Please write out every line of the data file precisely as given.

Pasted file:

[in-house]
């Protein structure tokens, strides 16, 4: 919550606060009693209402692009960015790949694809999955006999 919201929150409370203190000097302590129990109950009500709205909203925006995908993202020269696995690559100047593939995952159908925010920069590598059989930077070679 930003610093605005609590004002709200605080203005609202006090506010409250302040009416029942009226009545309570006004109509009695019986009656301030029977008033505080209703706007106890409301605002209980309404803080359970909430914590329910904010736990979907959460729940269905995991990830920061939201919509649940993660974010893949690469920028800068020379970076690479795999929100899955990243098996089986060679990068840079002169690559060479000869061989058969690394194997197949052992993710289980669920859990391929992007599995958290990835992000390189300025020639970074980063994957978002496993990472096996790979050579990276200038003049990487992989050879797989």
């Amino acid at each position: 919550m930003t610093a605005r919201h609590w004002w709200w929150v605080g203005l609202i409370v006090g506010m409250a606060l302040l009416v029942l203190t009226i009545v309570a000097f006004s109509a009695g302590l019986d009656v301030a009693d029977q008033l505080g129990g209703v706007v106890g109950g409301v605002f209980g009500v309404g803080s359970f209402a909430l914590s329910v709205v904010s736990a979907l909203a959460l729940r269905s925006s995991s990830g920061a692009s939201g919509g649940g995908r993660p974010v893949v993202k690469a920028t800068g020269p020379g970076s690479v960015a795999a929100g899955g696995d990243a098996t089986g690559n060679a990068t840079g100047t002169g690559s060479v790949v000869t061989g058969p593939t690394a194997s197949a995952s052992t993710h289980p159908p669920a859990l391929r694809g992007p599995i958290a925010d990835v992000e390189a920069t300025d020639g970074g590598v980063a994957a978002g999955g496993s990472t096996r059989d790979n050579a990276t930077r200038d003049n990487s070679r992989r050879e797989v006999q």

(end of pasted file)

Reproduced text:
[in-house]
């Protein structure tokens, strides 16, 4: 919550606060009693209402692009960015790949694809999955006999 919201929150409370203190000097302590129990109950009500709205909203925006995908993202020269696995690559100047593939995952159908925010920069590598059989930077070679 930003610093605005609590004002709200605080203005609202006090506010409250302040009416029942009226009545309570006004109509009695019986009656301030029977008033505080209703706007106890409301605002209980309404803080359970909430914590329910904010736990979907959460729940269905995991990830920061939201919509649940993660974010893949690469920028800068020379970076690479795999929100899955990243098996089986060679990068840079002169690559060479000869061989058969690394194997197949052992993710289980669920859990391929992007599995958290990835992000390189300025020639970074980063994957978002496993990472096996790979050579990276200038003049990487992989050879797989």
């Amino acid at each position: 919550m930003t610093a605005r919201h609590w004002w709200w929150v605080g203005l609202i409370v006090g506010m409250a606060l302040l009416v029942l203190t009226i009545v309570a000097f006004s109509a009695g302590l019986d009656v301030a009693d029977q008033l505080g129990g209703v706007v106890g109950g409301v605002f209980g009500v309404g803080s359970f209402a909430l914590s329910v709205v904010s736990a979907l909203a959460l729940r269905s925006s995991s990830g920061a692009s939201g919509g649940g995908r993660p974010v893949v993202k690469a920028t800068g020269p020379g970076s690479v960015a795999a929100g899955g696995d990243a098996t089986g690559n060679a990068t840079g100047t002169g690559s060479v790949v000869t061989g058969p593939t690394a194997s197949a995952s052992t993710h289980p159908p669920a859990l391929r694809g992007p599995i958290a925010d990835v992000e390189a920069t300025d020639g970074g590598v980063a994957a978002g999955g496993s990472t096996r059989d790979n050579a990276t930077r200038d003049n990487s070679r992989r050879e797989v006999q």